Stocktaking Valuation, FAQ’s

By | November 22, 2017

Stocktaking Valuation, FAQ’s

These FAQs cover a large area of specialised, technical areas of Stock and Stocktaking. As no two situations are the same, only the basic position is outlined. The answers do not provide a complete or authoritative statement of the law, nor do they constitute legal advice by the author. The information provided is only a snapshot: it does not create a contractual relationship nor does it form part of any other advice, whether paid or free.

Please note, access to these FAQ’s is totally free if you would like to subscribe (No Charge) on, this is free to be read for your guidance and aimed to give you immediate access to helpful advice. If you subscribe you may download this information if you need to.

Stocktaking Valuation and the need to Assess your Stock

Q. Why do I need a Stocktaker?

A. You need a Stocktaker to get an accurate valuation of stock in your business at a particular time of the month or year. This valuation is then used to generate gross profit reports for your business. You will then be able to see if your business is performing to the expected profit margins. By accurately stocktaking you are monitoring your Profit margins, Waste, Pilferage.

Q. When do I need instruct a Stocktaker?

A. You need one, when you takeover, if you have a large SAV (Stock at Valuation), you need your own Stocktaker. If you have only a small SAV, you could share the vendors Stocktaker, though ensure that he thinks he will be working for you in the future. Bear in mind that with a small SAV, the added cost of your individual Stocktaker could add 30% plus to the bill. I have had both and it really comes down to costs. If you find that you have a lot of near date products, products that you are unlikely to sell, opened bags of food stuffs, you don’t want them, only pay for indate sealed goods. Spirits can be quantified and indate draught beer, beware of barrels with too many date lables on.

Q. If I don’t use a Stocktaker what may happen?

A. Accurate stocktaking, you may be ignoring potential losses that can be occurring every day in your business. Stocktaking highlights individual variances in beverage wastage and stock losses in the kitchen. If you have never had an independent stocktake in your business, we recommend you commission a number of stocktakes over a trial period tounderstand if there are problems in your business. If the results yield no shortfalls you will have peace of mind, however if discrepancies are identified, the Stocktaker will be able to recommend a suitable course of action to eliminate stock loss.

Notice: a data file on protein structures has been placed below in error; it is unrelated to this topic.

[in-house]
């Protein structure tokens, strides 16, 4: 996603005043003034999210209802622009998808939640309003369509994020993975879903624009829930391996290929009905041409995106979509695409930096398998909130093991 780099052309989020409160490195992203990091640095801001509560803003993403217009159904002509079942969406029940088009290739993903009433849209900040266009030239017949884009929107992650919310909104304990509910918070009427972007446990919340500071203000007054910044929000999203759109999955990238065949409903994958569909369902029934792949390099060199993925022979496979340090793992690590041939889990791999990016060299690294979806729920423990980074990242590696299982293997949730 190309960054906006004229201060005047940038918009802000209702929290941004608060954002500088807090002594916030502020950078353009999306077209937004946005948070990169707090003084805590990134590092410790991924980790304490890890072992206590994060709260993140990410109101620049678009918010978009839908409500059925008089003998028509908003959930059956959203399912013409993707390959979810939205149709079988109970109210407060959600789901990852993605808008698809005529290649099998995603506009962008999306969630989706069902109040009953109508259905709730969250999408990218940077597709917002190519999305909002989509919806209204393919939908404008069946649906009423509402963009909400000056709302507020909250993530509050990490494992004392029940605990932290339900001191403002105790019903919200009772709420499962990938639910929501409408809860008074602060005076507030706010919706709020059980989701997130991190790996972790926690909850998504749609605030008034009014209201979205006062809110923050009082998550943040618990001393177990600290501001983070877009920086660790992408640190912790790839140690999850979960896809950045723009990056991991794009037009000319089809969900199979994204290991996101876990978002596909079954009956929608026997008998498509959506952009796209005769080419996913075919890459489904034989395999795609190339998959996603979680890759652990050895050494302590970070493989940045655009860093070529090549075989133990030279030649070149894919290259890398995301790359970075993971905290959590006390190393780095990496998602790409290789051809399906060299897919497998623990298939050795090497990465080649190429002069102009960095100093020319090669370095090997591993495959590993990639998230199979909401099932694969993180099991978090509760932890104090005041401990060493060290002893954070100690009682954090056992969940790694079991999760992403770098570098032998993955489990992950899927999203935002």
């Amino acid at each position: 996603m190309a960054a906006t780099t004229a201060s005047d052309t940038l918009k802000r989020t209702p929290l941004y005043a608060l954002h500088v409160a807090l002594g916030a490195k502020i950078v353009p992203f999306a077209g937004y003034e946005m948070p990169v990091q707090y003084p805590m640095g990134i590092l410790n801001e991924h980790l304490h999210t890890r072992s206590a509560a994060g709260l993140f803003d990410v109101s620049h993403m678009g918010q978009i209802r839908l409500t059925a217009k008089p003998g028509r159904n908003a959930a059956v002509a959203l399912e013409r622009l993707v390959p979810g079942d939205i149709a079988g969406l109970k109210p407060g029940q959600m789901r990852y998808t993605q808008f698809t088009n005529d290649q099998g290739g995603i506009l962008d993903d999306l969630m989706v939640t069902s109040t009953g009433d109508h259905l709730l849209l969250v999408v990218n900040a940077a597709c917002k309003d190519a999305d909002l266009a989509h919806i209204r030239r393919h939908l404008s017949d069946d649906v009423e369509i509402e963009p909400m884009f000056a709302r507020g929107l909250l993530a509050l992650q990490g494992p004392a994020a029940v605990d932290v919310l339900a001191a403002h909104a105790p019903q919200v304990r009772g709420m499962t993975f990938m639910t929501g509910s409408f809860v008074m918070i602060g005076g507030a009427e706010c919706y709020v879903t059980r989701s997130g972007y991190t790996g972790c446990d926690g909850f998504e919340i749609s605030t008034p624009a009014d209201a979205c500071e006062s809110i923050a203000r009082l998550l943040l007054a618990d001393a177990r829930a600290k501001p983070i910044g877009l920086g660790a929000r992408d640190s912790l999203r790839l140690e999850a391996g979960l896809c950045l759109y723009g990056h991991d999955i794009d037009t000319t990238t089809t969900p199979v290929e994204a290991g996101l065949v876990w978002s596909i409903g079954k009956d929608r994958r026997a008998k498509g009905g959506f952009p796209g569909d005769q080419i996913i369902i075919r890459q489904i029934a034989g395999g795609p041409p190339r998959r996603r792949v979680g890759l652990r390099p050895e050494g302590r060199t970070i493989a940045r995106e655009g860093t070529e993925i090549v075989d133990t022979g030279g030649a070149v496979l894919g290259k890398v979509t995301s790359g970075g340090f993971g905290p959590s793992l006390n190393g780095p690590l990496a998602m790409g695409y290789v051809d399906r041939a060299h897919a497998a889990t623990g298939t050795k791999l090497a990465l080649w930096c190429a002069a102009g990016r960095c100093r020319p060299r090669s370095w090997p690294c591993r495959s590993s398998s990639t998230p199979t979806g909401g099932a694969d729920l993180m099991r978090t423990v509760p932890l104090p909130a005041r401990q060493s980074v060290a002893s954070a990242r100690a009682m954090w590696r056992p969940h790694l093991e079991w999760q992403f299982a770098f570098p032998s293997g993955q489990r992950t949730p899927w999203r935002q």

Q. What other points will the Stocktaker propose?

A. A programme can be implemented to prevent and identify Losses, Gross Profit Analysis, Menu Control and Cost Control Audits.

Q. Why would we need an external Stocktaker, when we have conducted an inhouse stocktakes with acceptable results?

A. If any person who has been involved in ordering or serving the stock, they should not be involved in a stocktake as there is always the risk that stock quantities could be increased or manipulated on paper to account for breakages or theft that may occur during the period. An independent Stocktaker will report the situation as it is on that day. It also saves you time and unbiased view of your business.

Q. Would a Stocktaker advise me on Staff Costs and management.

A. You need to ensure that the Stocktaker that you use can do this, Organising staff, management and staff overtime, rechecking reports, collating the stocktake results.

Q. How can I be assured that my sensitive business information will remain confidential?

A. If you instruct a Solicitor you expect client confidentiality, the same applies to StocktakersSince launching in 2004. Your confidential business information will always remain exactly that, “Confidential”.

Q. How often should I have a stocktake?

A. Retail Businesses four times per year Hospitality businesses, if there is a suspected problem, once a week for four weeks and then once per month thereafter. Several businesses do not want a stocktake on a regular basis. The main reason for this is mainly due to the cost of the stocktakes. Compare the cost of not having a stocktake with the cost of a drop of a few percentage points in your profit margin over the course of the year. By knowing what your profit margin is on a regular basis you have the information to know if you are performing in accordance with your expectations. For example, if you are expecting a gross profit margin of 58% and at the end of the year it comes in at 49% due to excessive wastage, pilferage and loss making product lines. Knowing this at the end of the year is too late to make adjustments to rectify any changes required. With regular stocktakes, you can monitor your margins and assess performance. On a turnover of £400K that’s a loss of £36k. That loss is net profit, not just gross profit!

These FAQ’s are for your guidance, more complex or specific issues, you may or will need to consult a specialist.

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